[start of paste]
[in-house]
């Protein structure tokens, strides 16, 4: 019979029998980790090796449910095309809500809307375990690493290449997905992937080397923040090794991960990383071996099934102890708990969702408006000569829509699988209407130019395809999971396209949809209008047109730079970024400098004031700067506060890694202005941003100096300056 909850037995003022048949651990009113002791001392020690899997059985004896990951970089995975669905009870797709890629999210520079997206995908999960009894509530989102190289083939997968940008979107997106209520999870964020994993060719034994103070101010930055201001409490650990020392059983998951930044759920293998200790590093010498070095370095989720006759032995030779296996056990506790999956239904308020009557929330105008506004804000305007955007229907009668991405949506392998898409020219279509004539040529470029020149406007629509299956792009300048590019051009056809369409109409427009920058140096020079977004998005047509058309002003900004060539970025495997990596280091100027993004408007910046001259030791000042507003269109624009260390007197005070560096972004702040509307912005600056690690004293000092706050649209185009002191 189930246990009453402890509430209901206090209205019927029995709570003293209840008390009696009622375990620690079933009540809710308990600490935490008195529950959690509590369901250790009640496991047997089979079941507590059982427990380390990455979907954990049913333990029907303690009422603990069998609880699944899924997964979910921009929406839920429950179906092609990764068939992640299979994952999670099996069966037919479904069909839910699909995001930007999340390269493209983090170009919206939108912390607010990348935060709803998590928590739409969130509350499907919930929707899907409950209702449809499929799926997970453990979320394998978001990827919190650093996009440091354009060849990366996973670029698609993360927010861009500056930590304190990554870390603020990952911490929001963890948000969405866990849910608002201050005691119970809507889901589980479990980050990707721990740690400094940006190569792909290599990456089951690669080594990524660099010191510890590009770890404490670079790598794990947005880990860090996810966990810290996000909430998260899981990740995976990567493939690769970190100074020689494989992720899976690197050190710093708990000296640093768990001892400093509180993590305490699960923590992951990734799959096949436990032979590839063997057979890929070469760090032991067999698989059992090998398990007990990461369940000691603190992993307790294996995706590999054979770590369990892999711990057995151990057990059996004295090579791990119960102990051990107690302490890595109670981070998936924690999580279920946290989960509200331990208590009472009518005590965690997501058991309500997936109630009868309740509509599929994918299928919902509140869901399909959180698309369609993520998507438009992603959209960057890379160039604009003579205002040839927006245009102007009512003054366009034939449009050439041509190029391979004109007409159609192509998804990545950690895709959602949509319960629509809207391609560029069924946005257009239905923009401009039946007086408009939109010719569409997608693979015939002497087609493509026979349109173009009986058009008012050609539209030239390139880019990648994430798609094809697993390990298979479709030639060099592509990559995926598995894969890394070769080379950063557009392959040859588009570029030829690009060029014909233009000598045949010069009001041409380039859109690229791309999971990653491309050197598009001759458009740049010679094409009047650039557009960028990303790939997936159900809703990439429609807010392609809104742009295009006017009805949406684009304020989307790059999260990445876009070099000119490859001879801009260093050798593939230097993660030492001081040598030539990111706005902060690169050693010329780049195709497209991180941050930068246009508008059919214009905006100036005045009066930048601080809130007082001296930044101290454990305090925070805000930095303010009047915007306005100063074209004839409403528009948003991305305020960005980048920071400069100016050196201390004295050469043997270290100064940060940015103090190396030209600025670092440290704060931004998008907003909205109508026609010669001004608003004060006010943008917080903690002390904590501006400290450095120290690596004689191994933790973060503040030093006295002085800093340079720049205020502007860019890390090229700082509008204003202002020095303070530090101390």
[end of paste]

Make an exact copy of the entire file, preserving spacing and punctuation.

[in-house]
């Protein structure tokens, strides 16, 4: 019979029998980790090796449910095309809500809307375990690493290449997905992937080397923040090794991960990383071996099934102890708990969702408006000569829509699988209407130019395809999971396209949809209008047109730079970024400098004031700067506060890694202005941003100096300056 909850037995003022048949651990009113002791001392020690899997059985004896990951970089995975669905009870797709890629999210520079997206995908999960009894509530989102190289083939997968940008979107997106209520999870964020994993060719034994103070101010930055201001409490650990020392059983998951930044759920293998200790590093010498070095370095989720006759032995030779296996056990506790999956239904308020009557929330105008506004804000305007955007229907009668991405949506392998898409020219279509004539040529470029020149406007629509299956792009300048590019051009056809369409109409427009920058140096020079977004998005047509058309002003900004060539970025495997990596280091100027993004408007910046001259030791000042507003269109624009260390007197005070560096972004702040509307912005600056690690004293000092706050649209185009002191 189930246990009453402890509430209901206090209205019927029995709570003293209840008390009696009622375990620690079933009540809710308990600490935490008195529950959690509590369901250790009640496991047997089979079941507590059982427990380390990455979907954990049913333990029907303690009422603990069998609880699944899924997964979910921009929406839920429950179906092609990764068939992640299979994952999670099996069966037919479904069909839910699909995001930007999340390269493209983090170009919206939108912390607010990348935060709803998590928590739409969130509350499907919930929707899907409950209702449809499929799926997970453990979320394998978001990827919190650093996009440091354009060849990366996973670029698609993360927010861009500056930590304190990554870390603020990952911490929001963890948000969405866990849910608002201050005691119970809507889901589980479990980050990707721990740690400094940006190569792909290599990456089951690669080594990524660099010191510890590009770890404490670079790598794990947005880990860090996810966990810290996000909430998260899981990740995976990567493939690769970190100074020689494989992720899976690197050190710093708990000296640093768990001892400093509180993590305490699960923590992951990734799959096949436990032979590839063997057979890929070469760090032991067999698989059992090998398990007990990461369940000691603190992993307790294996995706590999054979770590369990892999711990057995151990057990059996004295090579791990119960102990051990107690302490890595109670981070998936924690999580279920946290989960509200331990208590009472009518005590965690997501058991309500997936109630009868309740509509599929994918299928919902509140869901399909959180698309369609993520998507438009992603959209960057890379160039604009003579205002040839927006245009102007009512003054366009034939449009050439041509190029391979004109007409159609192509998804990545950690895709959602949509319960629509809207391609560029069924946005257009239905923009401009039946007086408009939109010719569409997608693979015939002497087609493509026979349109173009009986058009008012050609539209030239390139880019990648994430798609094809697993390990298979479709030639060099592509990559995926598995894969890394070769080379950063557009392959040859588009570029030829690009060029014909233009000598045949010069009001041409380039859109690229791309999971990653491309050197598009001759458009740049010679094409009047650039557009960028990303790939997936159900809703990439429609807010392609809104742009295009006017009805949406684009304020989307790059999260990445876009070099000119490859001879801009260093050798593939230097993660030492001081040598030539990111706005902060690169050693010329780049195709497209991180941050930068246009508008059919214009905006100036005045009066930048601080809130007082001296930044101290454990305090925070805000930095303010009047915007306005100063074209004839409403528009948003991305305020960005980048920071400069100016050196201390004295050469043997270290100064940060940015103090190396030209600025670092440290704060931004998008907003909205109508026609010669001004608003004060006010943008917080903690002390904590501006400290450095120290690596004689191994933790973060503040030093006295002085800093340079720049205020502007860019890390090229700082509008204003202002020095303070530090101390």